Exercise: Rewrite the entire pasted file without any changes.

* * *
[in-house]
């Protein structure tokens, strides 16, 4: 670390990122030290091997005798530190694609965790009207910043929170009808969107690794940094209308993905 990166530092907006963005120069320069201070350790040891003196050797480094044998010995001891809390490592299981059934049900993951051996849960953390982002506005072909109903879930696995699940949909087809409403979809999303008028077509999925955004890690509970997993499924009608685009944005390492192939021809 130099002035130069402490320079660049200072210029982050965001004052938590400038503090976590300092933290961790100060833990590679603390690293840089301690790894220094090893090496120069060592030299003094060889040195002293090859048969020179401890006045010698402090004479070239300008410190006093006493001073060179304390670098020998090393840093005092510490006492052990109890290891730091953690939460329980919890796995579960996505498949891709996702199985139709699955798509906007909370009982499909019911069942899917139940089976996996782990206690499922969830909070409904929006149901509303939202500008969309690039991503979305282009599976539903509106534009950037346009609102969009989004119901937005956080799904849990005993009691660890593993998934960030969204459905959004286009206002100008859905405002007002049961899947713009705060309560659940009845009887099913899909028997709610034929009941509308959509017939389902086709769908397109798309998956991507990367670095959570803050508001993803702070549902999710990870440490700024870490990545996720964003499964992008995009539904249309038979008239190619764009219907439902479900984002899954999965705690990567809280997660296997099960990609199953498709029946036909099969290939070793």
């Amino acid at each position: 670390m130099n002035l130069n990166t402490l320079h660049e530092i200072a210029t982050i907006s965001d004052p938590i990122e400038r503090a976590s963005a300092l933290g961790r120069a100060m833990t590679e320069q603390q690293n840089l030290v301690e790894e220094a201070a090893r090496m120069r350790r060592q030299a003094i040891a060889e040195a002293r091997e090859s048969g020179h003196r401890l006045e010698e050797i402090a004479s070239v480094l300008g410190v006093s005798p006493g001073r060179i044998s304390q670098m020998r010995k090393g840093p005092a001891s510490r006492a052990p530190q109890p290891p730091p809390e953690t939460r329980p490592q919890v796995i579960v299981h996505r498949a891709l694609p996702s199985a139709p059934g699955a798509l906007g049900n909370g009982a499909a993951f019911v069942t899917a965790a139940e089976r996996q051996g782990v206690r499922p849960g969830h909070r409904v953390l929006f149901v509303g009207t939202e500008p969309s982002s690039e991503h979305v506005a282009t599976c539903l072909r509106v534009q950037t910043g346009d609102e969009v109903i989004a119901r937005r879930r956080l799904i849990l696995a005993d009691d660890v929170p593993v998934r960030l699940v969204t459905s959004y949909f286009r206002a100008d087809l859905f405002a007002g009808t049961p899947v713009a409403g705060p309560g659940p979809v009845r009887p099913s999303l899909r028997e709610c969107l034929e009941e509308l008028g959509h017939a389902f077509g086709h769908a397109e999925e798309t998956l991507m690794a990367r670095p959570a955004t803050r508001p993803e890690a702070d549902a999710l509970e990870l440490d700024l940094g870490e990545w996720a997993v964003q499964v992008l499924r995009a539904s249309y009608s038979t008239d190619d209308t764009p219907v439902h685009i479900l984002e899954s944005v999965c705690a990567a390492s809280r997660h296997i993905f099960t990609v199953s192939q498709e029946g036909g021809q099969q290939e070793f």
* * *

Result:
[in-house]
């Protein structure tokens, strides 16, 4: 670390990122030290091997005798530190694609965790009207910043929170009808969107690794940094209308993905 990166530092907006963005120069320069201070350790040891003196050797480094044998010995001891809390490592299981059934049900993951051996849960953390982002506005072909109903879930696995699940949909087809409403979809999303008028077509999925955004890690509970997993499924009608685009944005390492192939021809 130099002035130069402490320079660049200072210029982050965001004052938590400038503090976590300092933290961790100060833990590679603390690293840089301690790894220094090893090496120069060592030299003094060889040195002293090859048969020179401890006045010698402090004479070239300008410190006093006493001073060179304390670098020998090393840093005092510490006492052990109890290891730091953690939460329980919890796995579960996505498949891709996702199985139709699955798509906007909370009982499909019911069942899917139940089976996996782990206690499922969830909070409904929006149901509303939202500008969309690039991503979305282009599976539903509106534009950037346009609102969009989004119901937005956080799904849990005993009691660890593993998934960030969204459905959004286009206002100008859905405002007002049961899947713009705060309560659940009845009887099913899909028997709610034929009941509308959509017939389902086709769908397109798309998956991507990367670095959570803050508001993803702070549902999710990870440490700024870490990545996720964003499964992008995009539904249309038979008239190619764009219907439902479900984002899954999965705690990567809280997660296997099960990609199953498709029946036909099969290939070793």
């Amino acid at each position: 670390m130099n002035l130069n990166t402490l320079h660049e530092i200072a210029t982050i907006s965001d004052p938590i990122e400038r503090a976590s963005a300092l933290g961790r120069a100060m833990t590679e320069q603390q690293n840089l030290v301690e790894e220094a201070a090893r090496m120069r350790r060592q030299a003094i040891a060889e040195a002293r091997e090859s048969g020179h003196r401890l006045e010698e050797i402090a004479s070239v480094l300008g410190v006093s005798p006493g001073r060179i044998s304390q670098m020998r010995k090393g840093p005092a001891s510490r006492a052990p530190q109890p290891p730091p809390e953690t939460r329980p490592q919890v796995i579960v299981h996505r498949a891709l694609p996702s199985a139709p059934g699955a798509l906007g049900n909370g009982a499909a993951f019911v069942t899917a965790a139940e089976r996996q051996g782990v206690r499922p849960g969830h909070r409904v953390l929006f149901v509303g009207t939202e500008p969309s982002s690039e991503h979305v506005a282009t599976c539903l072909r509106v534009q950037t910043g346009d609102e969009v109903i989004a119901r937005r879930r956080l799904i849990l696995a005993d009691d660890v929170p593993v998934r960030l699940v969204t459905s959004y949909f286009r206002a100008d087809l859905f405002a007002g009808t049961p899947v713009a409403g705060p309560g659940p979809v009845r009887p099913s999303l899909r028997e709610c969107l034929e009941e509308l008028g959509h017939a389902f077509g086709h769908a397109e999925e798309t998956l991507m690794a990367r670095p959570a955004t803050r508001p993803e890690a702070d549902a999710l509970e990870l440490d700024l940094g870490e990545w996720a997993v964003q499964v992008l499924r995009a539904s249309y009608s038979t008239d190619d209308t764009p219907v439902h685009i479900l984002e899954s944005v999965c705690a990567a390492s809280r997660h296997i993905f099960t990609v199953s192939q498709e029946g036909g021809q099969q290939e070793f």